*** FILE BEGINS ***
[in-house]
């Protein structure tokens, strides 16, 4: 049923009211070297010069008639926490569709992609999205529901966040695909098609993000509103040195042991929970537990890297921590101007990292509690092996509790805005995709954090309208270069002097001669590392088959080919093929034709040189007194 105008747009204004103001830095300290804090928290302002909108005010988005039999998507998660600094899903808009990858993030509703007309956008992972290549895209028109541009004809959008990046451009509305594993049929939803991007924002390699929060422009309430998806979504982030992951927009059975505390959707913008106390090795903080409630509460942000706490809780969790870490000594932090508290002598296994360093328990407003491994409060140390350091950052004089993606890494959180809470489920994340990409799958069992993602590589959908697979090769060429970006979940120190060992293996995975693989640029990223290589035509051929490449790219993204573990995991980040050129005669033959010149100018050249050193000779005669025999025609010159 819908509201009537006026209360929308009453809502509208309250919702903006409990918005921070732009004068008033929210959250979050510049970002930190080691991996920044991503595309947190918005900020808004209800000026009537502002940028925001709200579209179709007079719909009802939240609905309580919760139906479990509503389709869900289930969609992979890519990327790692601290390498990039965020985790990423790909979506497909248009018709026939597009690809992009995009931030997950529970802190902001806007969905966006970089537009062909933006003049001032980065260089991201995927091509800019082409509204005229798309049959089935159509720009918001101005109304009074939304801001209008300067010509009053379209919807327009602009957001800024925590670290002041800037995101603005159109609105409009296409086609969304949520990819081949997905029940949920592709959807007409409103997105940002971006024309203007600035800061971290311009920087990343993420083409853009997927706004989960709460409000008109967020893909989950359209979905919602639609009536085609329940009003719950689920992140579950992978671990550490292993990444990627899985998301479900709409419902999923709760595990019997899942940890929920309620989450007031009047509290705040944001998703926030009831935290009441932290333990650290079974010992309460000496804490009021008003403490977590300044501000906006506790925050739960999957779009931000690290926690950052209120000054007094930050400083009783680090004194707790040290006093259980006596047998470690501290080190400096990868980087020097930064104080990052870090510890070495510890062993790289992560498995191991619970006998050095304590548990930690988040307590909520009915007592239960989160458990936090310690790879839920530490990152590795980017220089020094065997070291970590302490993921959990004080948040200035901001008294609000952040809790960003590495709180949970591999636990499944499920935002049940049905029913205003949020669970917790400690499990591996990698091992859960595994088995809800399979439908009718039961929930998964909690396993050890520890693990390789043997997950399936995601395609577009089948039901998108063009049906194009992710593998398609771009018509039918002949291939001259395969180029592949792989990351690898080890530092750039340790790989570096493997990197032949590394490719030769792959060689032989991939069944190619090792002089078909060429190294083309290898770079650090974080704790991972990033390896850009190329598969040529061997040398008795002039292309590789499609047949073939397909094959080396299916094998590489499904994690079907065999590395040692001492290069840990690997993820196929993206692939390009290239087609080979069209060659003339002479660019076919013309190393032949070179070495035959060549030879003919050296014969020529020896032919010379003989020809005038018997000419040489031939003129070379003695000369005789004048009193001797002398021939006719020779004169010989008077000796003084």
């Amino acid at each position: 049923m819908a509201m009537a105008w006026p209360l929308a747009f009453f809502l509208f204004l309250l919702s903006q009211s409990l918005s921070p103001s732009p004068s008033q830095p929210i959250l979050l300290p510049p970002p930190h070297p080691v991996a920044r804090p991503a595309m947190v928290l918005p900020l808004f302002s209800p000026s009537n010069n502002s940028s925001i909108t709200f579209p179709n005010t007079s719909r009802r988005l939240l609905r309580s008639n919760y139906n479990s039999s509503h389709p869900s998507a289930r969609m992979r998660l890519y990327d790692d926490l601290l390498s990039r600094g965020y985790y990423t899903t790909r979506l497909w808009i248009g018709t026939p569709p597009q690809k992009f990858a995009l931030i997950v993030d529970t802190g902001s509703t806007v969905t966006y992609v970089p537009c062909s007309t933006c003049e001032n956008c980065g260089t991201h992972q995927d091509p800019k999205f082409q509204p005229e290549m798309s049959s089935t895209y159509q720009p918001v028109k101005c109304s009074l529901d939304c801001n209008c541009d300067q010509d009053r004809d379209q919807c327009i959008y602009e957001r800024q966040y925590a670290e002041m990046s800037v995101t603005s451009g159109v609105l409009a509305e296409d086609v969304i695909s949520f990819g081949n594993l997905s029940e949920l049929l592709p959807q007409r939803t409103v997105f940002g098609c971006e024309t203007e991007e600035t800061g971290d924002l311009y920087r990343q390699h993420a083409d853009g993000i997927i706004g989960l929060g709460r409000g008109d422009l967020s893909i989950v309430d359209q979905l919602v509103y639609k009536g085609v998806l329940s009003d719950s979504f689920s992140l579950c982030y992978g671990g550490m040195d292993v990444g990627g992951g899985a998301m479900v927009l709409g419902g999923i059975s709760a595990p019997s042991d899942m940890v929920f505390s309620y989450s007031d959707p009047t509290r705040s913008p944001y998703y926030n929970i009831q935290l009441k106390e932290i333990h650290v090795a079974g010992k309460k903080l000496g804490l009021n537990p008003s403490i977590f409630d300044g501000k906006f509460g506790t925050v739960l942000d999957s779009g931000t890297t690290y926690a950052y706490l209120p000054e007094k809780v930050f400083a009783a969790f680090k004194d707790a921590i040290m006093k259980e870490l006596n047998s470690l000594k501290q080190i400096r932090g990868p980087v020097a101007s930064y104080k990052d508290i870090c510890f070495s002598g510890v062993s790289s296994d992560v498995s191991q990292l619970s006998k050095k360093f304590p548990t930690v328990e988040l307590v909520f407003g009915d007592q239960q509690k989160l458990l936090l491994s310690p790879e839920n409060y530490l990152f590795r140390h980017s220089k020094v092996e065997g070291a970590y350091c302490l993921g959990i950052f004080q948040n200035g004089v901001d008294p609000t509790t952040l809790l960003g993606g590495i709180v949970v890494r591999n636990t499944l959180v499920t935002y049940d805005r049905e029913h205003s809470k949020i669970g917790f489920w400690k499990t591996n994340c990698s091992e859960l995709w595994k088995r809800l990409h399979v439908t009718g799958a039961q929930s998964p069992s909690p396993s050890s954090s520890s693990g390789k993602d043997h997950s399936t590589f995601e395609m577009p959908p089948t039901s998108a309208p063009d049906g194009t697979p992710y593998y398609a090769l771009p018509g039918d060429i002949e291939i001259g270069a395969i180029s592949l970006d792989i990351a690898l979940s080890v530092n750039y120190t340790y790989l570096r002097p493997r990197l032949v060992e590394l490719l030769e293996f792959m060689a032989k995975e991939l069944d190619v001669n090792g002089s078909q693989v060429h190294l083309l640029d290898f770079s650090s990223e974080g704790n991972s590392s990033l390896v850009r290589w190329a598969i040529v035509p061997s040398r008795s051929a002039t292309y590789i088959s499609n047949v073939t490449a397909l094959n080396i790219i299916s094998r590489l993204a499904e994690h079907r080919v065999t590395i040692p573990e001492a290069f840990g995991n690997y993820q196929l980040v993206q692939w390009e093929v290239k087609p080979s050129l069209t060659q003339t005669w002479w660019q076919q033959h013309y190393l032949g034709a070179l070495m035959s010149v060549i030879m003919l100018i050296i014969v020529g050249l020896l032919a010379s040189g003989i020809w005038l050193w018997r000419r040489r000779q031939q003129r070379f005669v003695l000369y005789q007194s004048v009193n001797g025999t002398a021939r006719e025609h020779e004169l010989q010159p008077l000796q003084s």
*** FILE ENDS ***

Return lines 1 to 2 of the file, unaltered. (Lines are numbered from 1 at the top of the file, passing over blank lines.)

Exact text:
[in-house]
């Protein structure tokens, strides 16, 4: 049923009211070297010069008639926490569709992609999205529901966040695909098609993000509103040195042991929970537990890297921590101007990292509690092996509790805005995709954090309208270069002097001669590392088959080919093929034709040189007194 105008747009204004103001830095300290804090928290302002909108005010988005039999998507998660600094899903808009990858993030509703007309956008992972290549895209028109541009004809959008990046451009509305594993049929939803991007924002390699929060422009309430998806979504982030992951927009059975505390959707913008106390090795903080409630509460942000706490809780969790870490000594932090508290002598296994360093328990407003491994409060140390350091950052004089993606890494959180809470489920994340990409799958069992993602590589959908697979090769060429970006979940120190060992293996995975693989640029990223290589035509051929490449790219993204573990995991980040050129005669033959010149100018050249050193000779005669025999025609010159 819908509201009537006026209360929308009453809502509208309250919702903006409990918005921070732009004068008033929210959250979050510049970002930190080691991996920044991503595309947190918005900020808004209800000026009537502002940028925001709200579209179709007079719909009802939240609905309580919760139906479990509503389709869900289930969609992979890519990327790692601290390498990039965020985790990423790909979506497909248009018709026939597009690809992009995009931030997950529970802190902001806007969905966006970089537009062909933006003049001032980065260089991201995927091509800019082409509204005229798309049959089935159509720009918001101005109304009074939304801001209008300067010509009053379209919807327009602009957001800024925590670290002041800037995101603005159109609105409009296409086609969304949520990819081949997905029940949920592709959807007409409103997105940002971006024309203007600035800061971290311009920087990343993420083409853009997927706004989960709460409000008109967020893909989950359209979905919602639609009536085609329940009003719950689920992140579950992978671990550490292993990444990627899985998301479900709409419902999923709760595990019997899942940890929920309620989450007031009047509290705040944001998703926030009831935290009441932290333990650290079974010992309460000496804490009021008003403490977590300044501000906006506790925050739960999957779009931000690290926690950052209120000054007094930050400083009783680090004194707790040290006093259980006596047998470690501290080190400096990868980087020097930064104080990052870090510890070495510890062993790289992560498995191991619970006998050095304590548990930690988040307590909520009915007592239960989160458990936090310690790879839920530490990152590795980017220089020094065997070291970590302490993921959990004080948040200035901001008294609000952040809790960003590495709180949970591999636990499944499920935002049940049905029913205003949020669970917790400690499990591996990698091992859960595994088995809800399979439908009718039961929930998964909690396993050890520890693990390789043997997950399936995601395609577009089948039901998108063009049906194009992710593998398609771009018509039918002949291939001259395969180029592949792989990351690898080890530092750039340790790989570096493997990197032949590394490719030769792959060689032989991939069944190619090792002089078909060429190294083309290898770079650090974080704790991972990033390896850009190329598969040529061997040398008795002039292309590789499609047949073939397909094959080396299916094998590489499904994690079907065999590395040692001492290069840990690997993820196929993206692939390009290239087609080979069209060659003339002479660019076919013309190393032949070179070495035959060549030879003919050296014969020529020896032919010379003989020809005038018997000419040489031939003129070379003695000369005789004048009193001797002398021939006719020779004169010989008077000796003084």